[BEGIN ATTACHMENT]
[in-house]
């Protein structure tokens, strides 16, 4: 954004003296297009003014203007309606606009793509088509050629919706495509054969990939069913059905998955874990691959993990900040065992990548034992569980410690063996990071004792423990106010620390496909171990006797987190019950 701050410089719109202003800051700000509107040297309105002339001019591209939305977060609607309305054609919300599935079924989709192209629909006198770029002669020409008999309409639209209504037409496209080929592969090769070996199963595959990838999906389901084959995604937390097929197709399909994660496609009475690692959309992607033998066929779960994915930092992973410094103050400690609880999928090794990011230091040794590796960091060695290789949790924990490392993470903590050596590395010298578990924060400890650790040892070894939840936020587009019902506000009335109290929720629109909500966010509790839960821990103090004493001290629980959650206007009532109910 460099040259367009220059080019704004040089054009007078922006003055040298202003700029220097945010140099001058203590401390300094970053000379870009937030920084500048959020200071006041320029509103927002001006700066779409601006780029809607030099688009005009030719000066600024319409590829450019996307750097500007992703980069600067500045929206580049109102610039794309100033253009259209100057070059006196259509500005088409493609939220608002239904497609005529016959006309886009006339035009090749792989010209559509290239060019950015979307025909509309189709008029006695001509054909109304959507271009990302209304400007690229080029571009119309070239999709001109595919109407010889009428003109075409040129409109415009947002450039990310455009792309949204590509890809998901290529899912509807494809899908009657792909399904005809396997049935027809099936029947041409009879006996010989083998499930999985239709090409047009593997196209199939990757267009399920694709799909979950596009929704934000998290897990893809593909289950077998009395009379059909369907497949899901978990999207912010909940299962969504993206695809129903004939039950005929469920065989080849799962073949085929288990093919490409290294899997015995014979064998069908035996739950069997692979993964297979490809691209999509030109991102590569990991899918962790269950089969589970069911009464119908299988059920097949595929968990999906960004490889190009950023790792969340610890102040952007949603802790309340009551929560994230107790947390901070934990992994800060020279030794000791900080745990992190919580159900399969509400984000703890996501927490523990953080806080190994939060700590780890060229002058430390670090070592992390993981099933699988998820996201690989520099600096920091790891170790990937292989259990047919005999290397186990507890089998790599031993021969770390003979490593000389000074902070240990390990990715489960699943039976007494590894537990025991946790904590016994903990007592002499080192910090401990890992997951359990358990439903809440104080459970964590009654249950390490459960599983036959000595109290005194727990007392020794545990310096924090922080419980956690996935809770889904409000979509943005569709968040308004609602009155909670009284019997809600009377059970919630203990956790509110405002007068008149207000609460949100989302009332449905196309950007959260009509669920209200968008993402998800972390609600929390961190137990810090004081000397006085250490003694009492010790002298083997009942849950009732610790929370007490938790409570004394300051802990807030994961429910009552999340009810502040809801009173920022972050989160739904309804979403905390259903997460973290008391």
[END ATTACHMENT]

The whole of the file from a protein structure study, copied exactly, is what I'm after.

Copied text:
[in-house]
């Protein structure tokens, strides 16, 4: 954004003296297009003014203007309606606009793509088509050629919706495509054969990939069913059905998955874990691959993990900040065992990548034992569980410690063996990071004792423990106010620390496909171990006797987190019950 701050410089719109202003800051700000509107040297309105002339001019591209939305977060609607309305054609919300599935079924989709192209629909006198770029002669020409008999309409639209209504037409496209080929592969090769070996199963595959990838999906389901084959995604937390097929197709399909994660496609009475690692959309992607033998066929779960994915930092992973410094103050400690609880999928090794990011230091040794590796960091060695290789949790924990490392993470903590050596590395010298578990924060400890650790040892070894939840936020587009019902506000009335109290929720629109909500966010509790839960821990103090004493001290629980959650206007009532109910 460099040259367009220059080019704004040089054009007078922006003055040298202003700029220097945010140099001058203590401390300094970053000379870009937030920084500048959020200071006041320029509103927002001006700066779409601006780029809607030099688009005009030719000066600024319409590829450019996307750097500007992703980069600067500045929206580049109102610039794309100033253009259209100057070059006196259509500005088409493609939220608002239904497609005529016959006309886009006339035009090749792989010209559509290239060019950015979307025909509309189709008029006695001509054909109304959507271009990302209304400007690229080029571009119309070239999709001109595919109407010889009428003109075409040129409109415009947002450039990310455009792309949204590509890809998901290529899912509807494809899908009657792909399904005809396997049935027809099936029947041409009879006996010989083998499930999985239709090409047009593997196209199939990757267009399920694709799909979950596009929704934000998290897990893809593909289950077998009395009379059909369907497949899901978990999207912010909940299962969504993206695809129903004939039950005929469920065989080849799962073949085929288990093919490409290294899997015995014979064998069908035996739950069997692979993964297979490809691209999509030109991102590569990991899918962790269950089969589970069911009464119908299988059920097949595929968990999906960004490889190009950023790792969340610890102040952007949603802790309340009551929560994230107790947390901070934990992994800060020279030794000791900080745990992190919580159900399969509400984000703890996501927490523990953080806080190994939060700590780890060229002058430390670090070592992390993981099933699988998820996201690989520099600096920091790891170790990937292989259990047919005999290397186990507890089998790599031993021969770390003979490593000389000074902070240990390990990715489960699943039976007494590894537990025991946790904590016994903990007592002499080192910090401990890992997951359990358990439903809440104080459970964590009654249950390490459960599983036959000595109290005194727990007392020794545990310096924090922080419980956690996935809770889904409000979509943005569709968040308004609602009155909670009284019997809600009377059970919630203990956790509110405002007068008149207000609460949100989302009332449905196309950007959260009509669920209200968008993402998800972390609600929390961190137990810090004081000397006085250490003694009492010790002298083997009942849950009732610790929370007490938790409570004394300051802990807030994961429910009552999340009810502040809801009173920022972050989160739904309804979403905390259903997460973290008391």